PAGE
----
Boston activist Monica Cannon-Grant made a personal phone call to Mayor Marty Walsh in 2019. She told him that she wanted to do violence prevention work but that she did not want to work for his office or receive any financial assistance from him in doing so. He told her to write him a business proposal and to find a property. Cannon-Grant thought to herself, “With what money?”
On Monday, Violence in Boston, Cannon-Grant’s decade-old social justice organization that became a nonprofit in 2017, revealed its new Social Impact Center in Hyde Park.
“Today, we celebrate the grand opening of Violence in Boston’s Social Impact Center,” Cannon-Grant said in her opening statement at the invite-only event. “They made it a hashtag. I made it a movement.”
The 4,000 square foot facility will serve as a community resource for many disenfranchised residents within the city. It accommodates essential needs, such as advocacy and education through community partnerships, addresses food insecurity and offers varied mental health services.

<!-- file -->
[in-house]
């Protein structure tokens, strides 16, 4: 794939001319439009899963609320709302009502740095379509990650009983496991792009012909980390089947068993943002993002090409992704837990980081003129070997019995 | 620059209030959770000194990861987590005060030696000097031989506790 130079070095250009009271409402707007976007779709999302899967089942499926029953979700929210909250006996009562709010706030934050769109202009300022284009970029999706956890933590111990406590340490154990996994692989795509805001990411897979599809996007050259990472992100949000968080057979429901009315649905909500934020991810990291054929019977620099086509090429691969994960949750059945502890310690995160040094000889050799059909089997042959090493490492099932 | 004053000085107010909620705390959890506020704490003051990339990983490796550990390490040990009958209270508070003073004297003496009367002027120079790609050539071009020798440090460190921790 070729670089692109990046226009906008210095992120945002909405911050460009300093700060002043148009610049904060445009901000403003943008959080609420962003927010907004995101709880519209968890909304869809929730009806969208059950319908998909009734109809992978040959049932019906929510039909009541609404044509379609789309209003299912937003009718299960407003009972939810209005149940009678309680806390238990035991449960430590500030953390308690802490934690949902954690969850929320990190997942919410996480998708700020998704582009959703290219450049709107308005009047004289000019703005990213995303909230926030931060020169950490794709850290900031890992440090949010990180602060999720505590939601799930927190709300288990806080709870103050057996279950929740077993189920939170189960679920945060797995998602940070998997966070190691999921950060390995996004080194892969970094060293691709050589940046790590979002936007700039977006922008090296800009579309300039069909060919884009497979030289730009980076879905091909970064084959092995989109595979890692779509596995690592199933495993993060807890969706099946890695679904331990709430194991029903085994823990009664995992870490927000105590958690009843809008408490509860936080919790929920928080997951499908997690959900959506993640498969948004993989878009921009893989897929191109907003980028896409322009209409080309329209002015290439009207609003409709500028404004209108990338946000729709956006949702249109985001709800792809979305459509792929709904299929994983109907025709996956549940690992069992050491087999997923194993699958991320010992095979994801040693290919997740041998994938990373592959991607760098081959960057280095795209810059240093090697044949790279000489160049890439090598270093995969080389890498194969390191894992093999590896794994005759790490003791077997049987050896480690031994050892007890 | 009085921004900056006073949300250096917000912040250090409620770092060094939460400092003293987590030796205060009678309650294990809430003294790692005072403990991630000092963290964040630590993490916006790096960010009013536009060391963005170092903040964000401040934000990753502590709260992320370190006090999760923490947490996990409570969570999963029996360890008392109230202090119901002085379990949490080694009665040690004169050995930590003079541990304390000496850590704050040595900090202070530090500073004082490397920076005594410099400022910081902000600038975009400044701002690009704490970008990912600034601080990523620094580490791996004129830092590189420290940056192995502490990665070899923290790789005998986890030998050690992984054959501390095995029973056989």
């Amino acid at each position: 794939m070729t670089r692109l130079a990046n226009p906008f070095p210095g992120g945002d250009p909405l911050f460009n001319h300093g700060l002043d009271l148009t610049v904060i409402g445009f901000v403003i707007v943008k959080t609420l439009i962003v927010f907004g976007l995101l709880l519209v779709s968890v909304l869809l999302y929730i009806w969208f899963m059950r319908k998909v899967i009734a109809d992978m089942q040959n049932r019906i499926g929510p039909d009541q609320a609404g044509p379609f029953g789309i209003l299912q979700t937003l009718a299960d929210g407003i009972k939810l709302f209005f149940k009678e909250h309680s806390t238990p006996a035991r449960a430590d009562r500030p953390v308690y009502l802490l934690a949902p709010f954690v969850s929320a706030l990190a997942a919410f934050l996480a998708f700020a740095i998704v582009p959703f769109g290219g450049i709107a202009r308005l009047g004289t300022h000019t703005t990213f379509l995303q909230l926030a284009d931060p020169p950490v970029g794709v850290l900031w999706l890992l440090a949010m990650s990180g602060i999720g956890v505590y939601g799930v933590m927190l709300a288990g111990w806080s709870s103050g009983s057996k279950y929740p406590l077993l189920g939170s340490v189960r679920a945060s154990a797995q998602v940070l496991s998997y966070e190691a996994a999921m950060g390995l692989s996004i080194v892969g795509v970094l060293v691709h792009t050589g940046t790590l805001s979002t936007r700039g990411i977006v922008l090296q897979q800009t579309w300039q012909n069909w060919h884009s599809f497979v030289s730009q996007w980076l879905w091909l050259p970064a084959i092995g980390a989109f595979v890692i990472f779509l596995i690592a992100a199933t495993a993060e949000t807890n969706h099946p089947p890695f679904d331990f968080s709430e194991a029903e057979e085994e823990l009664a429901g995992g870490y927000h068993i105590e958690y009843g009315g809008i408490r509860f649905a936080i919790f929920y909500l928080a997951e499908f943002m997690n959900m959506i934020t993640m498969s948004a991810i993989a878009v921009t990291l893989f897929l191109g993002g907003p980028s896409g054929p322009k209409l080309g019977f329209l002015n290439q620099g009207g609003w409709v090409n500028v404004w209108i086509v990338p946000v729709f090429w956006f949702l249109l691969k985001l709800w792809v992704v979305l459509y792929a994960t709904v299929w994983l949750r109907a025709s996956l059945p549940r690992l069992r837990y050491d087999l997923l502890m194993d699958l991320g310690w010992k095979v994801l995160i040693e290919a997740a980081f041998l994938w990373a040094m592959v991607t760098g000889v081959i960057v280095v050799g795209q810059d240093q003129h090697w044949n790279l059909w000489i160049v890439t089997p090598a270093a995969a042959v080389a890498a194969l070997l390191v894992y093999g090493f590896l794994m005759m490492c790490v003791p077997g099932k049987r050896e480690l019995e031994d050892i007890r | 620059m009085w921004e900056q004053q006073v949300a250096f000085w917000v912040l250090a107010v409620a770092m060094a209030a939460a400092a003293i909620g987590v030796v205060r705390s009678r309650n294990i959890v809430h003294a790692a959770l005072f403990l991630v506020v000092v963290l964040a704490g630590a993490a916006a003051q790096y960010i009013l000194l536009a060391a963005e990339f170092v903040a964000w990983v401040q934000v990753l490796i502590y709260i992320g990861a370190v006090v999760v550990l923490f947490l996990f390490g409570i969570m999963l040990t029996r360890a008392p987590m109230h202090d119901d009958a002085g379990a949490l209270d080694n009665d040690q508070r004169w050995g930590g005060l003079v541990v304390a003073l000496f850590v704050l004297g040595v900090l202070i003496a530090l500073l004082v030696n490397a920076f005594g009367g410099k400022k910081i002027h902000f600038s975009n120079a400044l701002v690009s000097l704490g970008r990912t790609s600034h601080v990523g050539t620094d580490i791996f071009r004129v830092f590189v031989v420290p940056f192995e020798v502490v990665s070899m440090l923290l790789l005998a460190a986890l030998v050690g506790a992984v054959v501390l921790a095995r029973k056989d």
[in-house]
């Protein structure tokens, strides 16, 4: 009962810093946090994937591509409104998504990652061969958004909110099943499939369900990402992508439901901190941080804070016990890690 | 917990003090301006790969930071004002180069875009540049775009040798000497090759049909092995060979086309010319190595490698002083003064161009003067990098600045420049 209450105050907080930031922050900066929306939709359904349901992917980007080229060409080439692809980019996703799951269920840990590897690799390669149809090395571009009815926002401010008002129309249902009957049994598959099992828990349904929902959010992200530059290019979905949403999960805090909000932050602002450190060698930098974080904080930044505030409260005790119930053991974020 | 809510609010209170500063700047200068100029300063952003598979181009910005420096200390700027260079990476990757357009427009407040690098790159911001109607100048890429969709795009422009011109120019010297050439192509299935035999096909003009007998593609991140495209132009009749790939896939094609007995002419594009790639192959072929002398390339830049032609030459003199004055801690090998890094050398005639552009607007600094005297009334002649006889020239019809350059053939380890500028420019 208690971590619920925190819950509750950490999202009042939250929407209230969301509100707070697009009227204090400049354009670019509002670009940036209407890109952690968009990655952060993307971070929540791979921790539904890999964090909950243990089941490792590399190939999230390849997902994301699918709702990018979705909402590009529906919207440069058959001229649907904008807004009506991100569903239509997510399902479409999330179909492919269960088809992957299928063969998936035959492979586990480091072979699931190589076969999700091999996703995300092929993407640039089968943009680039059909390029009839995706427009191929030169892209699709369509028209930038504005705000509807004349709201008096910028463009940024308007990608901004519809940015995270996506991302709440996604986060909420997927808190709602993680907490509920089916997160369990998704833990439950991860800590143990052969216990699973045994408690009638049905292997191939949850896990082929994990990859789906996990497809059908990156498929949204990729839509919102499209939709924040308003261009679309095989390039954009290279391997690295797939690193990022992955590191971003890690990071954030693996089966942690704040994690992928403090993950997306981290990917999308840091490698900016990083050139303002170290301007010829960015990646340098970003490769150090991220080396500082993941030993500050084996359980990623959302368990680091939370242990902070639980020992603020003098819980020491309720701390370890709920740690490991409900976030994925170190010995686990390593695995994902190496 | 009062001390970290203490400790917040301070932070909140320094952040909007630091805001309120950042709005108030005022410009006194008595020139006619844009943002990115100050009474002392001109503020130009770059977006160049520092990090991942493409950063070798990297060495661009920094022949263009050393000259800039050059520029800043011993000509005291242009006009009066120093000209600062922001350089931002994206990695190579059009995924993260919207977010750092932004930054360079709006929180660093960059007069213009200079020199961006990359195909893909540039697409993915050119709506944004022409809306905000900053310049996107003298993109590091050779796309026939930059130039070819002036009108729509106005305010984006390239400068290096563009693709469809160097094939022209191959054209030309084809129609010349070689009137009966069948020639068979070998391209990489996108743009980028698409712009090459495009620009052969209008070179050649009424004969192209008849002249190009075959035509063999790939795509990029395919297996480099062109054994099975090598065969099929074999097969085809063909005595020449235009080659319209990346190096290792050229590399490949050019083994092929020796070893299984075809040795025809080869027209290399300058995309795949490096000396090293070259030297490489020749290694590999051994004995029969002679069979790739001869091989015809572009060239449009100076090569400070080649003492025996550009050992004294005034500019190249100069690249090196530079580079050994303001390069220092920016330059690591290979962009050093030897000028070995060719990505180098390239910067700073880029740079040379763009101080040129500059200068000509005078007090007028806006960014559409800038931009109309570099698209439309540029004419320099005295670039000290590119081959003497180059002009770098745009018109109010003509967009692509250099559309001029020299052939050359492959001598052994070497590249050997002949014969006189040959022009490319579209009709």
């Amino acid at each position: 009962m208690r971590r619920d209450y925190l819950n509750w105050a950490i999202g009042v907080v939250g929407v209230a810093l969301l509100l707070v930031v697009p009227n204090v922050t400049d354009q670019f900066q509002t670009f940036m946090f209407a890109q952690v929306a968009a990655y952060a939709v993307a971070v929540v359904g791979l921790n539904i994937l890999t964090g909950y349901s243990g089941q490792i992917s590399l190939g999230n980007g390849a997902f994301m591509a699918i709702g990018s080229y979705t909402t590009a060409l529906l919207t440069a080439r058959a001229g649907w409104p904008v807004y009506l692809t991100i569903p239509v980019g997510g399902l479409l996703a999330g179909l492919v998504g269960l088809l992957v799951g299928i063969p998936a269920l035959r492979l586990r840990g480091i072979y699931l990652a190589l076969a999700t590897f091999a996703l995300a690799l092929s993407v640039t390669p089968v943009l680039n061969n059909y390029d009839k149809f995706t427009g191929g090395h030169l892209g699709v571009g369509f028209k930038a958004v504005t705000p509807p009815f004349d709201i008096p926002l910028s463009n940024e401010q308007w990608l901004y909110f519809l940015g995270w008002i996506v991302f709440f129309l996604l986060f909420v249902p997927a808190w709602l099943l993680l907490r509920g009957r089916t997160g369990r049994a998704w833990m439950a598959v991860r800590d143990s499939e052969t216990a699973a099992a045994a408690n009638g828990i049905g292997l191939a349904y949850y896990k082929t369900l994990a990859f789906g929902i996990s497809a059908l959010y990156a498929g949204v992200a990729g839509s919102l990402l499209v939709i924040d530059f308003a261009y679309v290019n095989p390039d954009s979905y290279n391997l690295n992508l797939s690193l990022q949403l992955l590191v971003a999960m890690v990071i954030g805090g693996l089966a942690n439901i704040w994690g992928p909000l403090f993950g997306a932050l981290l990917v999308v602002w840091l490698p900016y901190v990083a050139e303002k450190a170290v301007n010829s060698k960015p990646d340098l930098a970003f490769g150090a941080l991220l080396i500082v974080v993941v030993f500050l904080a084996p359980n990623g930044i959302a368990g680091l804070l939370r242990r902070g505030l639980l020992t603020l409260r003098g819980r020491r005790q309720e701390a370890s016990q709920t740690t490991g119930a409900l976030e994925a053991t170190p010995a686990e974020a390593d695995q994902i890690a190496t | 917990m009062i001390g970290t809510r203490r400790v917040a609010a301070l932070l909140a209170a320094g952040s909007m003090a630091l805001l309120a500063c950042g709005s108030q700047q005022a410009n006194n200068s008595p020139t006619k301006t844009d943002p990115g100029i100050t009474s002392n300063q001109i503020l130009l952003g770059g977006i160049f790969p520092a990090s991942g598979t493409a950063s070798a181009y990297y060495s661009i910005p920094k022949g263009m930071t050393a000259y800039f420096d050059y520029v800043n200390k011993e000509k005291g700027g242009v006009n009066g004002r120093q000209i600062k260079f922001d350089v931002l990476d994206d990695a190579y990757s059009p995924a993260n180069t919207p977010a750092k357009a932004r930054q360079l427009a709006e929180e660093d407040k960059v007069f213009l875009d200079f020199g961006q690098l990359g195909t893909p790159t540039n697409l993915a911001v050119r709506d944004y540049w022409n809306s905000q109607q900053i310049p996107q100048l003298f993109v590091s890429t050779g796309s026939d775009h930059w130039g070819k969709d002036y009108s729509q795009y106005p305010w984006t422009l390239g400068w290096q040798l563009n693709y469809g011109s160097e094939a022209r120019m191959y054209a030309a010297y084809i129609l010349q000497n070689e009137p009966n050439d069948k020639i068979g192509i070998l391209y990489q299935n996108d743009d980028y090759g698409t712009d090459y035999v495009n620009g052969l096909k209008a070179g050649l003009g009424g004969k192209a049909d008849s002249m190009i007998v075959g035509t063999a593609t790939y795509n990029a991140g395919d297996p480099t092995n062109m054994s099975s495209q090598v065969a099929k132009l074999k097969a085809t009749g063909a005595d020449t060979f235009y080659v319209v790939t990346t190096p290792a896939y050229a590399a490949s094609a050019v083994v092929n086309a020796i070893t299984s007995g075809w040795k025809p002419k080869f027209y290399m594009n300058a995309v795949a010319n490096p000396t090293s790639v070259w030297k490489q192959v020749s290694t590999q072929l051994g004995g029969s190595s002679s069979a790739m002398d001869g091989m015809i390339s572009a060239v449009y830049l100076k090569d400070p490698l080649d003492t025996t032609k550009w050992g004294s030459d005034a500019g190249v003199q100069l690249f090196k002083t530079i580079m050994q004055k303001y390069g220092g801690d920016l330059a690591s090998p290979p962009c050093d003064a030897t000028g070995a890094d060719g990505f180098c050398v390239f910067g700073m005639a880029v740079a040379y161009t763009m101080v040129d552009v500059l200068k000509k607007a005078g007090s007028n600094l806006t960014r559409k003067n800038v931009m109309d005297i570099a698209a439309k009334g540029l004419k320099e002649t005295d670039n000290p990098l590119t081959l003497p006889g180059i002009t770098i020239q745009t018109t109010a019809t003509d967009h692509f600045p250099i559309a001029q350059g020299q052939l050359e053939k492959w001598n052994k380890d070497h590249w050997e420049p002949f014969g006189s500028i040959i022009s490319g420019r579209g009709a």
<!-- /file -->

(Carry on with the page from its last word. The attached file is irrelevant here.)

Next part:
The two-storied building has four offices, a computer center with ten computers donated by Microsoft, an on-site washer and dryer unit, a food pantry and toiletry items, a healing space and two rooms dedicated to studio and podcasting.
The center’s first two programs are the Transcend program, which helps service young men who are 15 to 28 years old, and Backpack 68, the food pantry program, Cannon-Grant said.
“We’ve chosen 68 schools that we will dedicate feeding from Friday to Monday to make sure that they have food over the weekend,” she said. The ‘68’ stands for the 68 hours that children endure over the weekend until their next meal.
Eventually, the center will provide aid with housing rental assistance and provide gift cards to those coming home from prison and need aid with getting their birth certificate, social security card, other identification cards, and possibly clothing and toiletries, Cannon-Grant said.
In an interview last month with The Scope, Cannon-Grant shared her thoughts on opening the center with the support of the mayor’s office but without city or state funding.